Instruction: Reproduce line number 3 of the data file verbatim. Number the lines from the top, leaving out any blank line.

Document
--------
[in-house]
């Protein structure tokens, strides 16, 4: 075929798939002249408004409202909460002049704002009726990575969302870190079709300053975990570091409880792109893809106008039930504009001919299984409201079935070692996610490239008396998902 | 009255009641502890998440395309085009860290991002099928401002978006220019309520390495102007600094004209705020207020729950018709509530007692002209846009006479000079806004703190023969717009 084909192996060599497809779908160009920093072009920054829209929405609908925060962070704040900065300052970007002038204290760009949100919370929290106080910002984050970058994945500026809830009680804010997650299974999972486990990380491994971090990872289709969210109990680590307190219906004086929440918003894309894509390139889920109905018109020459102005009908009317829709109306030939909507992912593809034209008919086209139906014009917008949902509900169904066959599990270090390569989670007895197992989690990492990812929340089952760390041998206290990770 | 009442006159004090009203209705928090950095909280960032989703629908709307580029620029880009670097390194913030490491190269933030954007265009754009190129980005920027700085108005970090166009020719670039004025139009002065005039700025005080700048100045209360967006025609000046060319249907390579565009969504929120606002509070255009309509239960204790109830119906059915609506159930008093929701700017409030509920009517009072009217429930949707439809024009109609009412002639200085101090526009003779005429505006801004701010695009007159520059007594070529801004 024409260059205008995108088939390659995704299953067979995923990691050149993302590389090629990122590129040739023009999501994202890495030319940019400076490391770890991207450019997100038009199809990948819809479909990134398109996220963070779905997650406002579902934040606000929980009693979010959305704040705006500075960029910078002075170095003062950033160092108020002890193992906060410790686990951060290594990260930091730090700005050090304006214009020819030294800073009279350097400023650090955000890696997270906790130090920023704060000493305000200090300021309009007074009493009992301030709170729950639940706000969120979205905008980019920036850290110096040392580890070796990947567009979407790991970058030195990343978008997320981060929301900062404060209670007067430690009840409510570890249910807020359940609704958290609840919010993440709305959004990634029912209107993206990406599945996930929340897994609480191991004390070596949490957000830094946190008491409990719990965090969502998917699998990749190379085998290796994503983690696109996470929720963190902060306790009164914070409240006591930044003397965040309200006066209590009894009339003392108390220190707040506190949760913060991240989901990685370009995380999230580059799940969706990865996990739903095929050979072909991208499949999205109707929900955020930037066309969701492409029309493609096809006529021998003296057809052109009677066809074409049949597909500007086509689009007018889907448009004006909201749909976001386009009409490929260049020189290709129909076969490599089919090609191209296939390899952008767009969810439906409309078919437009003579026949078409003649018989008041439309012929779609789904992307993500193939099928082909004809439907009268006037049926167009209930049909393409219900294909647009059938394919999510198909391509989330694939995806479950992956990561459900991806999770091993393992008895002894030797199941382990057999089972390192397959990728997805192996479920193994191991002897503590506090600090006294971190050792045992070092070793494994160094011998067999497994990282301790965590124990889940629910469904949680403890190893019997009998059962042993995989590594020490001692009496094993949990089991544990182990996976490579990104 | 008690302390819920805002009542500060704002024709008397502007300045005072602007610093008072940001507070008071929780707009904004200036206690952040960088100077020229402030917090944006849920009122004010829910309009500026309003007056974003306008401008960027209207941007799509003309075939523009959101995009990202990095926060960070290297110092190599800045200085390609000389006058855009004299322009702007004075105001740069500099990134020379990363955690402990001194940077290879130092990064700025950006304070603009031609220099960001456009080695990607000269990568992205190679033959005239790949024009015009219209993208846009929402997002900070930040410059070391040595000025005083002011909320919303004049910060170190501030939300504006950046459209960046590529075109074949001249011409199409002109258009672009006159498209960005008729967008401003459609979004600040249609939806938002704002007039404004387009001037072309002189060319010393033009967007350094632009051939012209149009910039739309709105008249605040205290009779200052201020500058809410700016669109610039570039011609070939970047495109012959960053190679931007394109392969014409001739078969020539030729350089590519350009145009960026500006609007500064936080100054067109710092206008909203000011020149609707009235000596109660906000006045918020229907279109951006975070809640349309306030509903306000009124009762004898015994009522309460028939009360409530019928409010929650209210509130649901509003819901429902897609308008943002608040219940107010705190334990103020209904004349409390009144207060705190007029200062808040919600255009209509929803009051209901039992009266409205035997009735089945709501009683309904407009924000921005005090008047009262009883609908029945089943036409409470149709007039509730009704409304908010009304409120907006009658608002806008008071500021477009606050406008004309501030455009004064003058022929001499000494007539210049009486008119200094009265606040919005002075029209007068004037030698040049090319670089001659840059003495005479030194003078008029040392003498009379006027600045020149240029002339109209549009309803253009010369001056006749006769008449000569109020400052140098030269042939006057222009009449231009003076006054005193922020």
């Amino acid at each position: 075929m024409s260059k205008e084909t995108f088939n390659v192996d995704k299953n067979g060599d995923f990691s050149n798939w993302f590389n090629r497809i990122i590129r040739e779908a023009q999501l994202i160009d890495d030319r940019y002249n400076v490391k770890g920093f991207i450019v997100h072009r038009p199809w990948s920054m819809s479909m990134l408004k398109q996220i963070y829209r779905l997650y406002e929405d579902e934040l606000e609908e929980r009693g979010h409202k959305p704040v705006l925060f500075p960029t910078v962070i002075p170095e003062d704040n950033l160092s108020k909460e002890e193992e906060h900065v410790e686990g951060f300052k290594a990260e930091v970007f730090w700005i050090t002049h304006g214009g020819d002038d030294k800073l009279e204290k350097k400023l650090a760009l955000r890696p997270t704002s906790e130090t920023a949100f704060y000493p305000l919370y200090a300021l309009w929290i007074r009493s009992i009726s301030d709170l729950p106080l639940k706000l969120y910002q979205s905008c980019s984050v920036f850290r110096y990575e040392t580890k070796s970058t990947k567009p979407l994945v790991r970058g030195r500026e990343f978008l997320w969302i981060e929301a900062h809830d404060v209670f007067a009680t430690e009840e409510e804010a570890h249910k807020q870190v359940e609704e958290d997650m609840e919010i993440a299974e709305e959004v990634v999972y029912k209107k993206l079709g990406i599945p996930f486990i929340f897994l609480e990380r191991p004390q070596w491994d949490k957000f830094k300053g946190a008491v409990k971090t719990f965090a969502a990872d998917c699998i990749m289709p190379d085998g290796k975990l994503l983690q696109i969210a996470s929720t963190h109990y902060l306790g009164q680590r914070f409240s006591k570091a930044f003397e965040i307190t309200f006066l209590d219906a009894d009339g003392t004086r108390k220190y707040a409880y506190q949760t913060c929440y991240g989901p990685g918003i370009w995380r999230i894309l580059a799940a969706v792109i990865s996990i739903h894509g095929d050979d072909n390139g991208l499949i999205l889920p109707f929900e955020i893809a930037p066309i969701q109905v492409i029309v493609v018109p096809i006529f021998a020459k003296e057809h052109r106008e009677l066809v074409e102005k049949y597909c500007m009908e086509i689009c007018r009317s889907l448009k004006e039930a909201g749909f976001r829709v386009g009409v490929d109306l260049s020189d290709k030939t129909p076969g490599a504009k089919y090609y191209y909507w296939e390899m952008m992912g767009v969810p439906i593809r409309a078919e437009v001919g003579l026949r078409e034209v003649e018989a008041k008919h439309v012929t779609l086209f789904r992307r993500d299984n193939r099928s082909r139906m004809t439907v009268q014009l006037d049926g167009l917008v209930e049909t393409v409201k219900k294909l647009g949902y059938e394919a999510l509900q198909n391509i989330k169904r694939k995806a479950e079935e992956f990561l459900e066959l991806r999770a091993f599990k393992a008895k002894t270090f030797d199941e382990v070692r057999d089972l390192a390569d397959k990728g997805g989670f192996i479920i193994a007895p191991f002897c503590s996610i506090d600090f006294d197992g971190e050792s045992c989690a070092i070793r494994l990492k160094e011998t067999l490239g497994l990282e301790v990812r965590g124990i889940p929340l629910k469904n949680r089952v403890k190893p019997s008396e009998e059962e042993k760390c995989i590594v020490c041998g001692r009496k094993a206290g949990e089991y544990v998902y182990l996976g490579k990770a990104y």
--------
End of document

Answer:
């Amino acid at each position: 075929m024409s260059k205008e084909t995108f088939n390659v192996d995704k299953n067979g060599d995923f990691s050149n798939w993302f590389n090629r497809i990122i590129r040739e779908a023009q999501l994202i160009d890495d030319r940019y002249n400076v490391k770890g920093f991207i450019v997100h072009r038009p199809w990948s920054m819809s479909m990134l408004k398109q996220i963070y829209r779905l997650y406002e929405d579902e934040l606000e609908e929980r009693g979010h409202k959305p704040v705006l925060f500075p960029t910078v962070i002075p170095e003062d704040n950033l160092s108020k909460e002890e193992e906060h900065v410790e686990g951060f300052k290594a990260e930091v970007f730090w700005i050090t002049h304006g214009g020819d002038d030294k800073l009279e204290k350097k400023l650090a760009l955000r890696p997270t704002s906790e130090t920023a949100f704060y000493p305000l919370y200090a300021l309009w929290i007074r009493s009992i009726s301030d709170l729950p106080l639940k706000l969120y910002q979205s905008c980019s984050v920036f850290r110096y990575e040392t580890k070796s970058t990947k567009p979407l994945v790991r970058g030195r500026e990343f978008l997320w969302i981060e929301a900062h809830d404060v209670f007067a009680t430690e009840e409510e804010a570890h249910k807020q870190v359940e609704e958290d997650m609840e919010i993440a299974e709305e959004v990634v999972y029912k209107k993206l079709g990406i599945p996930f486990i929340f897994l609480e990380r191991p004390q070596w491994d949490k957000f830094k300053g946190a008491v409990k971090t719990f965090a969502a990872d998917c699998i990749m289709p190379d085998g290796k975990l994503l983690q696109i969210a996470s929720t963190h109990y902060l306790g009164q680590r914070f409240s006591k570091a930044f003397e965040i307190t309200f006066l209590d219906a009894d009339g003392t004086r108390k220190y707040a409880y506190q949760t913060c929440y991240g989901p990685g918003i370009w995380r999230i894309l580059a799940a969706v792109i990865s996990i739903h894509g095929d050979d072909n390139g991208l499949i999205l889920p109707f929900e955020i893809a930037p066309i969701q109905v492409i029309v493609v018109p096809i006529f021998a020459k003296e057809h052109r106008e009677l066809v074409e102005k049949y597909c500007m009908e086509i689009c007018r009317s889907l448009k004006e039930a909201g749909f976001r829709v386009g009409v490929d109306l260049s020189d290709k030939t129909p076969g490599a504009k089919y090609y191209y909507w296939e390899m952008m992912g767009v969810p439906i593809r409309a078919e437009v001919g003579l026949r078409e034209v003649e018989a008041k008919h439309v012929t779609l086209f789904r992307r993500d299984n193939r099928s082909r139906m004809t439907v009268q014009l006037d049926g167009l917008v209930e049909t393409v409201k219900k294909l647009g949902y059938e394919a999510l509900q198909n391509i989330k169904r694939k995806a479950e079935e992956f990561l459900e066959l991806r999770a091993f599990k393992a008895k002894t270090f030797d199941e382990v070692r057999d089972l390192a390569d397959k990728g997805g989670f192996i479920i193994a007895p191991f002897c503590s996610i506090d600090f006294d197992g971190e050792s045992c989690a070092i070793r494994l990492k160094e011998t067999l490239g497994l990282e301790v990812r965590g124990i889940p929340l629910k469904n949680r089952v403890k190893p019997s008396e009998e059962e042993k760390c995989i590594v020490c041998g001692r009496k094993a206290g949990e089991y544990v998902y182990l996976g490579k990770a990104y």